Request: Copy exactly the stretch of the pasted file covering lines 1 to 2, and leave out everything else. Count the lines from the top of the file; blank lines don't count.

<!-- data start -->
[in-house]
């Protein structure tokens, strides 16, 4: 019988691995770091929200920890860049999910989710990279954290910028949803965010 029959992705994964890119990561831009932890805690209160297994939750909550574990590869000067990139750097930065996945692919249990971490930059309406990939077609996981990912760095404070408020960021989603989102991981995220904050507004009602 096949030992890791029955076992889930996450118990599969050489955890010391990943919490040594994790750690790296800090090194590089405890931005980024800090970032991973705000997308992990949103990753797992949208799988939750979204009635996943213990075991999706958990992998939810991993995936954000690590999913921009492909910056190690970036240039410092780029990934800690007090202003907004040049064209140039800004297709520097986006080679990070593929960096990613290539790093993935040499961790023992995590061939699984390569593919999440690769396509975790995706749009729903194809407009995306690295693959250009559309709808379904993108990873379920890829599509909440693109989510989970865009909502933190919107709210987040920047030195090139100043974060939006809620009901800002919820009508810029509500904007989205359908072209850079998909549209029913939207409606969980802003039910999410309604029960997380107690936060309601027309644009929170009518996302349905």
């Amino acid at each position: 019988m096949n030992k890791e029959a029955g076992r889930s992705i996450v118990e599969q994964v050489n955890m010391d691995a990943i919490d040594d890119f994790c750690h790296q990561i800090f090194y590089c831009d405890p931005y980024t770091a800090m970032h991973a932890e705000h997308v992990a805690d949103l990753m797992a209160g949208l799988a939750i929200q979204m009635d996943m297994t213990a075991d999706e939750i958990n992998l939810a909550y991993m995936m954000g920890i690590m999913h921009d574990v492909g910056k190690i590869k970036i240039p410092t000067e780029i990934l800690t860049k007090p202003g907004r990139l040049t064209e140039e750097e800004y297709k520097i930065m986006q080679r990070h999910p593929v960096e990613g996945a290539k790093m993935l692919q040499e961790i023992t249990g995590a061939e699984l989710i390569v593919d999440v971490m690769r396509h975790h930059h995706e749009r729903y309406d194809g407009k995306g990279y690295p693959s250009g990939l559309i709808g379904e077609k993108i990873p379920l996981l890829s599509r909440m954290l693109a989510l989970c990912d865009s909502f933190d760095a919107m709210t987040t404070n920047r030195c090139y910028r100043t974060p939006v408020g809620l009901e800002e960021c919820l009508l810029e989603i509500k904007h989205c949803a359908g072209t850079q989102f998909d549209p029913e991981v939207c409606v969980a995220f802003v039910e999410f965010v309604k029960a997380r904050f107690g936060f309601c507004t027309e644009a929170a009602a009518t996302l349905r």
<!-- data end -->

[in-house]
């Protein structure tokens, strides 16, 4: 019988691995770091929200920890860049999910989710990279954290910028949803965010 029959992705994964890119990561831009932890805690209160297994939750909550574990590869000067990139750097930065996945692919249990971490930059309406990939077609996981990912760095404070408020960021989603989102991981995220904050507004009602 096949030992890791029955076992889930996450118990599969050489955890010391990943919490040594994790750690790296800090090194590089405890931005980024800090970032991973705000997308992990949103990753797992949208799988939750979204009635996943213990075991999706958990992998939810991993995936954000690590999913921009492909910056190690970036240039410092780029990934800690007090202003907004040049064209140039800004297709520097986006080679990070593929960096990613290539790093993935040499961790023992995590061939699984390569593919999440690769396509975790995706749009729903194809407009995306690295693959250009559309709808379904993108990873379920890829599509909440693109989510989970865009909502933190919107709210987040920047030195090139100043974060939006809620009901800002919820009508810029509500904007989205359908072209850079998909549209029913939207409606969980802003039910999410309604029960997380107690936060309601027309644009929170009518996302349905």